1. You take on a topic fraught with peril rezinate and do so with aplomb
    and acumen. So very well spoken and timely.

    • Well, thank you for the kind words but I have no doubt others will disagree with both
      your assessment and mine.
      I’m going to take the opportunity your comment allows to add the additional:

      I understand that a man will fight for what he believes in, what he perceives to be
      an injustice visited upon him or others, will fight to protect his home and at the
      core of that I haven’t a problem – I don’t know a man who would not.
      But what I say is beliefs aren’t always inclusive of a greater truth – millions for
      example have been killed due to religious beliefs and I can find little truth in that
      and the words associated with such beliefs like brotherhood, love, and peace.
      As a people the nations know all too well the inequities of the BLM and other governmental
      agencies and policies, we know all too well what it means to lose everything and seek
      remediation as others do.
      Governments are composed of men and women, they aren’t just concrete, steel, paper, and
      talking heads – the imperative is to understand that and elect those who will embrace and
      devote themselves to insuring all are seen as being equal and represented equally – that is not nor has ever been the case, and that is the challenge.
      A challenge that calls upon people to set aside personal self interest and sever the
      chains of rigid dogmatic party allegiance.
      A challenge that says yes ” we the people” will have a government that serves all the
      people, not itself, nor only a few and corporate interests. That it is a fundamental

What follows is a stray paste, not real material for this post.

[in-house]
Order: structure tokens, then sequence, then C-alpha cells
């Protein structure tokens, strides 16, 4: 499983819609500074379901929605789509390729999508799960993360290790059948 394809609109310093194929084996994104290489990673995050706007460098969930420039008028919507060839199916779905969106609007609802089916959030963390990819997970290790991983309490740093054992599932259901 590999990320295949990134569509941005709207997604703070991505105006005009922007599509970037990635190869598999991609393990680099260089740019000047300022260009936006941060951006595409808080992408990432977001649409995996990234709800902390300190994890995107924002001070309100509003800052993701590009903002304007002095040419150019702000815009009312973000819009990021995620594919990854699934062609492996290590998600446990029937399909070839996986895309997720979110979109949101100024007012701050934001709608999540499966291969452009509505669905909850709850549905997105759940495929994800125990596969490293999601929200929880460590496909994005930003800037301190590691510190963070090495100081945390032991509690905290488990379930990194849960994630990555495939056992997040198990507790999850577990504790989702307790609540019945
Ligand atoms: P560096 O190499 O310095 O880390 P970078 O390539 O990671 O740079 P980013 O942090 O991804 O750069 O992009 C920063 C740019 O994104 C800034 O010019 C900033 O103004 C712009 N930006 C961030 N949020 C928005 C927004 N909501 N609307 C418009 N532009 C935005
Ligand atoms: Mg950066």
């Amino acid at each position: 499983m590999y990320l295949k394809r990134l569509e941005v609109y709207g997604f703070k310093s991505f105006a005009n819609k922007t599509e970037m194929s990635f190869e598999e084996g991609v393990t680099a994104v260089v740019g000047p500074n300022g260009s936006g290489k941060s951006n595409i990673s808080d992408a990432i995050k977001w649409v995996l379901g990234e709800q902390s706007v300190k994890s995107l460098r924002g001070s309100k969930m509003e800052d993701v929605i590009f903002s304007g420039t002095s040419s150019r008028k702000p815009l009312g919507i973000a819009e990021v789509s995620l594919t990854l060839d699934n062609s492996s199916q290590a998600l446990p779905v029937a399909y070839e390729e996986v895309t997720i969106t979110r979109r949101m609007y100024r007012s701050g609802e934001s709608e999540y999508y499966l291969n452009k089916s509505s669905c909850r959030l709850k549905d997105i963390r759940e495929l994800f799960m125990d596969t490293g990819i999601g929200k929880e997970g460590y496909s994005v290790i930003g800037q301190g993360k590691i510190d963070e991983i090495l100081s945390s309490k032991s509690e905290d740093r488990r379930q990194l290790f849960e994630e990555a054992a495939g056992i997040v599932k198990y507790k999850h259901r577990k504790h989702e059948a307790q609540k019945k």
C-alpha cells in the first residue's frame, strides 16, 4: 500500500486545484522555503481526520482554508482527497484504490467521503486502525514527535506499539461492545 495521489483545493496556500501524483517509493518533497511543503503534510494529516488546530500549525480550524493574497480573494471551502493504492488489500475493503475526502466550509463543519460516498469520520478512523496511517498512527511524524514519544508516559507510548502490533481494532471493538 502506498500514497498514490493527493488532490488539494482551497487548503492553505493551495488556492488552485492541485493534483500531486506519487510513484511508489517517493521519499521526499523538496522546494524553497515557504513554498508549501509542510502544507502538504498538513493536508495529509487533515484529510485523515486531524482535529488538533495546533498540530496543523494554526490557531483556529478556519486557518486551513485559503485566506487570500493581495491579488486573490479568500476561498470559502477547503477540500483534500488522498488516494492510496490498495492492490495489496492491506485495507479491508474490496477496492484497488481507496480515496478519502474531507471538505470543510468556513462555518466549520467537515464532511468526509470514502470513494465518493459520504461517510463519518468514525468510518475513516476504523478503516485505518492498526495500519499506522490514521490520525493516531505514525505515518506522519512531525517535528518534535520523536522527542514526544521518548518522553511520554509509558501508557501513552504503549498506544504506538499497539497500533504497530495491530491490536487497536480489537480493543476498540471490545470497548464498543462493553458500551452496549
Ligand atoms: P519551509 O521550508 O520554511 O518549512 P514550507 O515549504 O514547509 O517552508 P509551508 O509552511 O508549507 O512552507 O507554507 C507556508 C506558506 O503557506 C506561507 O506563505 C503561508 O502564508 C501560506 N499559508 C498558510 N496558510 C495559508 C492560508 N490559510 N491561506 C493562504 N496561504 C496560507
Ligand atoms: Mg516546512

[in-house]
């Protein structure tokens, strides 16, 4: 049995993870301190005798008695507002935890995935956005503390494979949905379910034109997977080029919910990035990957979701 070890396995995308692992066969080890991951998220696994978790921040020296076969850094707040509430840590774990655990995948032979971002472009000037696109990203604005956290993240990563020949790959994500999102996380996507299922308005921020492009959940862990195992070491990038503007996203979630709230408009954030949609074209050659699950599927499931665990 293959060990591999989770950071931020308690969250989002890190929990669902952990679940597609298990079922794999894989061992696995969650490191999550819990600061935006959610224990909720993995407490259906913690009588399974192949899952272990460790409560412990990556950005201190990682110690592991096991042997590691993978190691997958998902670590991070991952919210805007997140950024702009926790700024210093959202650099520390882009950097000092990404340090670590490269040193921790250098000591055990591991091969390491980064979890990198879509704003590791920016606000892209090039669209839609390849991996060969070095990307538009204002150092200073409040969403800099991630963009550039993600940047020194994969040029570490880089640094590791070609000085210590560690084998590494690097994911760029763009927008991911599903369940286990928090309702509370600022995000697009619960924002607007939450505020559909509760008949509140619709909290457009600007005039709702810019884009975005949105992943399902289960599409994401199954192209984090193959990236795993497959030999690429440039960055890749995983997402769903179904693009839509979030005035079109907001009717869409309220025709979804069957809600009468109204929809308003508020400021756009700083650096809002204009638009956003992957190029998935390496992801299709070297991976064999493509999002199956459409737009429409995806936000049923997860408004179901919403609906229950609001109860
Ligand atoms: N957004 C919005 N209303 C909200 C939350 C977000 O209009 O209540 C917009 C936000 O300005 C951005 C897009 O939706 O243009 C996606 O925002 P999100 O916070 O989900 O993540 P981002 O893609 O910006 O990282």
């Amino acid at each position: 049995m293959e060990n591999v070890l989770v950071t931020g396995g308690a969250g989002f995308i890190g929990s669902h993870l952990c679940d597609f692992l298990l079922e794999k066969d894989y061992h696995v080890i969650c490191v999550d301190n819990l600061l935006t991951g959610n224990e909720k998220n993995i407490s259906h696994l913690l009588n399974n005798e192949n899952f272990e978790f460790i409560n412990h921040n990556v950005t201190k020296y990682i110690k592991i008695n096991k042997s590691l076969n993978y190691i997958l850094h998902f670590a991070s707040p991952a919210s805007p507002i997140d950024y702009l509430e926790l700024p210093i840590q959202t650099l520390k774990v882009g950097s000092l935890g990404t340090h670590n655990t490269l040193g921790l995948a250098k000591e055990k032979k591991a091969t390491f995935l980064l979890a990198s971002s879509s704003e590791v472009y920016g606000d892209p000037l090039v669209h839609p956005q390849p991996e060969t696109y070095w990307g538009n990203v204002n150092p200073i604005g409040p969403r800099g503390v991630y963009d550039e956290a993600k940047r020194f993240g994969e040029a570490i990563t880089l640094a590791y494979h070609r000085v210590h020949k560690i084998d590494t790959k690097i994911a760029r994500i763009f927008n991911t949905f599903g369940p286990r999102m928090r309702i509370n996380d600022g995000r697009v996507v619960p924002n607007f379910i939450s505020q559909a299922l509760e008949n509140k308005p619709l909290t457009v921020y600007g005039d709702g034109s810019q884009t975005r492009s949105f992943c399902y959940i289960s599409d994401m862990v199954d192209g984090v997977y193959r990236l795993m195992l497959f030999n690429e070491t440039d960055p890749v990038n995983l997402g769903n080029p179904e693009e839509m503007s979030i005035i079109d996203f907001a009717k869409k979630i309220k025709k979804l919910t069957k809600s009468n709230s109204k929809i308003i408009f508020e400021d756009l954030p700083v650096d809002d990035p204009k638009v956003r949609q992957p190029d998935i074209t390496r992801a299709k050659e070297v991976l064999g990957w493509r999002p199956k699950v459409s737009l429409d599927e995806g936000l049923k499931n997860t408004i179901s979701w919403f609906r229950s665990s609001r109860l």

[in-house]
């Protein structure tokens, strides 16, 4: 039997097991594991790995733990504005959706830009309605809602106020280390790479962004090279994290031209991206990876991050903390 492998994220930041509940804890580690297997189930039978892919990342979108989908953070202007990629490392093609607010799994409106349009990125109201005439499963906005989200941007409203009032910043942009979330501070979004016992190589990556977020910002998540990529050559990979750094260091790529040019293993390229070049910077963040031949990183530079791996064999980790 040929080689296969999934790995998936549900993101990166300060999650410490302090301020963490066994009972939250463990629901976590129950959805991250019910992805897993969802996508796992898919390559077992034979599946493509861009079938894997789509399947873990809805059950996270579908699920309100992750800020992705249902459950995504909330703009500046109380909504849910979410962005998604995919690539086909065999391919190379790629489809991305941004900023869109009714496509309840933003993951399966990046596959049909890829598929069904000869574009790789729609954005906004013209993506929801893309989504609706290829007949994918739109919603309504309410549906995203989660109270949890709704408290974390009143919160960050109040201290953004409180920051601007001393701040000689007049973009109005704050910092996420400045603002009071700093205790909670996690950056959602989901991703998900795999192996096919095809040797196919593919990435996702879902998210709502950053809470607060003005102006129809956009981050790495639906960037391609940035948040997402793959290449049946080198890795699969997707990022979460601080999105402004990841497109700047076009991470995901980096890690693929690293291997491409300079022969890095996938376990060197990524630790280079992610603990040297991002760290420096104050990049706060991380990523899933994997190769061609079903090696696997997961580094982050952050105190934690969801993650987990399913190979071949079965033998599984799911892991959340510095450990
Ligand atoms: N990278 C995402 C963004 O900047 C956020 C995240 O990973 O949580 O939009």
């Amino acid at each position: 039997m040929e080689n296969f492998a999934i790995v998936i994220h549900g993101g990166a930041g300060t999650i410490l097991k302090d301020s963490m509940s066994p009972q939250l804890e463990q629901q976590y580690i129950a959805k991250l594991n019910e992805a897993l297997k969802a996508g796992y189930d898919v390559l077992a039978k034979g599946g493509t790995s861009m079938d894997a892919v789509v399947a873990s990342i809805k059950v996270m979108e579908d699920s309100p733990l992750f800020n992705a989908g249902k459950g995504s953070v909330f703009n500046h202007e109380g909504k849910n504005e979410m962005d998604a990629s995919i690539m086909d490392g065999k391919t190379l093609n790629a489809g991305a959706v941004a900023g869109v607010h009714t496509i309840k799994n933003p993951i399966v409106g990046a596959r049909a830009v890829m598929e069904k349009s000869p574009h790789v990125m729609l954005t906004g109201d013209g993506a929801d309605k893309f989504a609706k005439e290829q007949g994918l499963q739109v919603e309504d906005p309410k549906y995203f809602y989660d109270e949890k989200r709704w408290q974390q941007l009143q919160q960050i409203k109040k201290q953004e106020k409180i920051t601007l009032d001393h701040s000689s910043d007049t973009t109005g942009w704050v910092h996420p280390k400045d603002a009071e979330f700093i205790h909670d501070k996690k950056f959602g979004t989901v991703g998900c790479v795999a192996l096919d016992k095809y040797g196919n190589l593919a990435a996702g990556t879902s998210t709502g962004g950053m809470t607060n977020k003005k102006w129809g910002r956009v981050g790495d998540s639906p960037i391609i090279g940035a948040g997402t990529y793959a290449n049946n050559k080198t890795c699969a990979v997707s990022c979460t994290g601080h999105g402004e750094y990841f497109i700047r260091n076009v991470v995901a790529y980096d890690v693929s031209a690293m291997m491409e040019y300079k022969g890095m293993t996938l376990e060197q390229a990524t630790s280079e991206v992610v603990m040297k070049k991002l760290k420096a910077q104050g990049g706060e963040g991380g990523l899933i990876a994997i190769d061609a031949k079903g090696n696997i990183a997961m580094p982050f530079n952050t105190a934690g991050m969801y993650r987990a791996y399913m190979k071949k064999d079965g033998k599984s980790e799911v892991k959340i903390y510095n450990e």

right that supercedes all others.
      How foolish would I be to believe the opinions I have would be universally shared?
      Diversity is often the vehicle of change and inspiration – and opinions often individual,
      shared locally, communally, nationally, globally, or contested in nature, with the onus being to find common ground.

  2. What I really don’t get about this is a group pf armed men take over
    a federal building saying they’re willing to die there and yet feel
    as though they can drive around going different places as they will?
    I don’t know who the strategist was but everybody understands the
    concept of divide and conquer.
    It strikes me as though the occupation was poorly planned from the
    beginning – the occupiers pick an isolated location, have to drive back
    and forth for supplies and apparently had little support from other
    Of course in the heat of the moment a lot of things can happen but driving
    into a snow bank doesn’t seem like a good idea to me even if it was an
    attempt to avoid spikes in the road.
    Finicum gets out of the truck, kind of staggers around losing his footing
    or perhaps stunned by the impact with his hands initially in the air and then